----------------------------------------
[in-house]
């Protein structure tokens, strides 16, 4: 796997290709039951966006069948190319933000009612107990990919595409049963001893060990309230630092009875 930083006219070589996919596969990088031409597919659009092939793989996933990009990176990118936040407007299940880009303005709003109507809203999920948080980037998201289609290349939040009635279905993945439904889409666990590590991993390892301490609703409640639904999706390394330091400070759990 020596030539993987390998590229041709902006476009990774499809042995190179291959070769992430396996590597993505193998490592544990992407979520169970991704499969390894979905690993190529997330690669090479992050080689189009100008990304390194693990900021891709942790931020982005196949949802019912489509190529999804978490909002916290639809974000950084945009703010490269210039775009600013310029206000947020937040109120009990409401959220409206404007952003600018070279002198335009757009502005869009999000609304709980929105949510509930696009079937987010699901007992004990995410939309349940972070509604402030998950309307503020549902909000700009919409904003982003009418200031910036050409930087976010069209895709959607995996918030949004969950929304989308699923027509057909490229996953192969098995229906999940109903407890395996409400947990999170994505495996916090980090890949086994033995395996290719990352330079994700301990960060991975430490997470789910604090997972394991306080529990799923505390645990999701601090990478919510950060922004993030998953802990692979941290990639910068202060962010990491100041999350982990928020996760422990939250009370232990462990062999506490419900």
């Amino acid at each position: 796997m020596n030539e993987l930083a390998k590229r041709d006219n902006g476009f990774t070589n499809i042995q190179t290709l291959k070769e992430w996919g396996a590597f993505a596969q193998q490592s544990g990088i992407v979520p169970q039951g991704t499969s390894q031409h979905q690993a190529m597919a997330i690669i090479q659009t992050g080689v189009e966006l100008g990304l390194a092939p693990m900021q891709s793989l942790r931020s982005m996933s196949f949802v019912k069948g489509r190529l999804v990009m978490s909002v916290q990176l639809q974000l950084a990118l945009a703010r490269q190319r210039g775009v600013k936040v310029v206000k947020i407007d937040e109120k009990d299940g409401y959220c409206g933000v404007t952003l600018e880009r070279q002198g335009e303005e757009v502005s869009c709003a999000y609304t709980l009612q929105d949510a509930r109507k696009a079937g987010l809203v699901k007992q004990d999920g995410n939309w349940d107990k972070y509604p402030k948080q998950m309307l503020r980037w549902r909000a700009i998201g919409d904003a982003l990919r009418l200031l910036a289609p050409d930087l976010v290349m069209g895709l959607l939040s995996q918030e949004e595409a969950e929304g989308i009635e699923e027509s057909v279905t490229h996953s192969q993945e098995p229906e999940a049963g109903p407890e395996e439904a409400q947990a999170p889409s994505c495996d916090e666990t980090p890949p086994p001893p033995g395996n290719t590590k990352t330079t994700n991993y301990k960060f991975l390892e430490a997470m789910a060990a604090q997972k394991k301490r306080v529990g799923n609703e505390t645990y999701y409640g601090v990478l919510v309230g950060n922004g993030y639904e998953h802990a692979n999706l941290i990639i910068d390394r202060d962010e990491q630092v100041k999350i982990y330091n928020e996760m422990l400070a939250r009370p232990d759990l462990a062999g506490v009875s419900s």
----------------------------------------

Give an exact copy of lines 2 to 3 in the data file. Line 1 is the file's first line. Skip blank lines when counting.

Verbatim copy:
């Protein structure tokens, strides 16, 4: 796997290709039951966006069948190319933000009612107990990919595409049963001893060990309230630092009875 930083006219070589996919596969990088031409597919659009092939793989996933990009990176990118936040407007299940880009303005709003109507809203999920948080980037998201289609290349939040009635279905993945439904889409666990590590991993390892301490609703409640639904999706390394330091400070759990 020596030539993987390998590229041709902006476009990774499809042995190179291959070769992430396996590597993505193998490592544990992407979520169970991704499969390894979905690993190529997330690669090479992050080689189009100008990304390194693990900021891709942790931020982005196949949802019912489509190529999804978490909002916290639809974000950084945009703010490269210039775009600013310029206000947020937040109120009990409401959220409206404007952003600018070279002198335009757009502005869009999000609304709980929105949510509930696009079937987010699901007992004990995410939309349940972070509604402030998950309307503020549902909000700009919409904003982003009418200031910036050409930087976010069209895709959607995996918030949004969950929304989308699923027509057909490229996953192969098995229906999940109903407890395996409400947990999170994505495996916090980090890949086994033995395996290719990352330079994700301990960060991975430490997470789910604090997972394991306080529990799923505390645990999701601090990478919510950060922004993030998953802990692979941290990639910068202060962010990491100041999350982990928020996760422990939250009370232990462990062999506490419900």
């Amino acid at each position: 796997m020596n030539e993987l930083a390998k590229r041709d006219n902006g476009f990774t070589n499809i042995q190179t290709l291959k070769e992430w996919g396996a590597f993505a596969q193998q490592s544990g990088i992407v979520p169970q039951g991704t499969s390894q031409h979905q690993a190529m597919a997330i690669i090479q659009t992050g080689v189009e966006l100008g990304l390194a092939p693990m900021q891709s793989l942790r931020s982005m996933s196949f949802v019912k069948g489509r190529l999804v990009m978490s909002v916290q990176l639809q974000l950084a990118l945009a703010r490269q190319r210039g775009v600013k936040v310029v206000k947020i407007d937040e109120k009990d299940g409401y959220c409206g933000v404007t952003l600018e880009r070279q002198g335009e303005e757009v502005s869009c709003a999000y609304t709980l009612q929105d949510a509930r109507k696009a079937g987010l809203v699901k007992q004990d999920g995410n939309w349940d107990k972070y509604p402030k948080q998950m309307l503020r980037w549902r909000a700009i998201g919409d904003a982003l990919r009418l200031l910036a289609p050409d930087l976010v290349m069209g895709l959607l939040s995996q918030e949004e595409a969950e929304g989308i009635e699923e027509s057909v279905t490229h996953s192969q993945e098995p229906e999940a049963g109903p407890e395996e439904a409400q947990a999170p889409s994505c495996d916090e666990t980090p890949p086994p001893p033995g395996n290719t590590k990352t330079t994700n991993y301990k960060f991975l390892e430490a997470m789910a060990a604090q997972k394991k301490r306080v529990g799923n609703e505390t645990y999701y409640g601090v990478l919510v309230g950060n922004g993030y639904e998953h802990a692979n999706l941290i990639i910068d390394r202060d962010e990491q630092v100041k999350i982990y330091n928020e996760m422990l400070a939250r009370p232990d759990l462990a062999g506490v009875s419900s």